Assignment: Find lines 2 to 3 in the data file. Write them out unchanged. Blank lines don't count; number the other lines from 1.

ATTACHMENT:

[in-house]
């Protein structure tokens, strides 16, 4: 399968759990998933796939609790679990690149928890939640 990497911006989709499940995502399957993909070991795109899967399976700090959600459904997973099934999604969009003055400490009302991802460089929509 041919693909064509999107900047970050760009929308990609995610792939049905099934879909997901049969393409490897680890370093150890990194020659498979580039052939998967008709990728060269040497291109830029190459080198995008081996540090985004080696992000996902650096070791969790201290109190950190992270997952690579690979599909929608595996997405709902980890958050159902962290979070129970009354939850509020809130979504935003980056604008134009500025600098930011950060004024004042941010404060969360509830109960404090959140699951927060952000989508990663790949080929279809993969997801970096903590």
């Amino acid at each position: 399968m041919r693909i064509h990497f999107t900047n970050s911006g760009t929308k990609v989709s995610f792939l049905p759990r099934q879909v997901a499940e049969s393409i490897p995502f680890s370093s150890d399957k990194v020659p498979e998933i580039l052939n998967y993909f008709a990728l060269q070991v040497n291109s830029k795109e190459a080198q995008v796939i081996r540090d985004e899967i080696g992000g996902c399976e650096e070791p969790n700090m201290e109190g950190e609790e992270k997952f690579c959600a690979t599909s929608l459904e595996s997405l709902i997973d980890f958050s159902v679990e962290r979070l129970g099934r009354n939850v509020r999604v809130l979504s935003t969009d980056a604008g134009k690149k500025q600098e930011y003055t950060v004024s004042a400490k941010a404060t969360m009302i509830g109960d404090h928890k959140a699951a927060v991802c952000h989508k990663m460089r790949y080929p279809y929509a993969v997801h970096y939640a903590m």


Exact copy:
């Protein structure tokens, strides 16, 4: 399968759990998933796939609790679990690149928890939640 990497911006989709499940995502399957993909070991795109899967399976700090959600459904997973099934999604969009003055400490009302991802460089929509 041919693909064509999107900047970050760009929308990609995610792939049905099934879909997901049969393409490897680890370093150890990194020659498979580039052939998967008709990728060269040497291109830029190459080198995008081996540090985004080696992000996902650096070791969790201290109190950190992270997952690579690979599909929608595996997405709902980890958050159902962290979070129970009354939850509020809130979504935003980056604008134009500025600098930011950060004024004042941010404060969360509830109960404090959140699951927060952000989508990663790949080929279809993969997801970096903590």
């Amino acid at each position: 399968m041919r693909i064509h990497f999107t900047n970050s911006g760009t929308k990609v989709s995610f792939l049905p759990r099934q879909v997901a499940e049969s393409i490897p995502f680890s370093s150890d399957k990194v020659p498979e998933i580039l052939n998967y993909f008709a990728l060269q070991v040497n291109s830029k795109e190459a080198q995008v796939i081996r540090d985004e899967i080696g992000g996902c399976e650096e070791p969790n700090m201290e109190g950190e609790e992270k997952f690579c959600a690979t599909s929608l459904e595996s997405l709902i997973d980890f958050s159902v679990e962290r979070l129970g099934r009354n939850v509020r999604v809130l979504s935003t969009d980056a604008g134009k690149k500025q600098e930011y003055t950060v004024s004042a400490k941010a404060t969360m009302i509830g109960d404090h928890k959140a699951a927060v991802c952000h989508k990663m460089r790949y080929p279809y929509a993969v997801h970096y939640a903590m």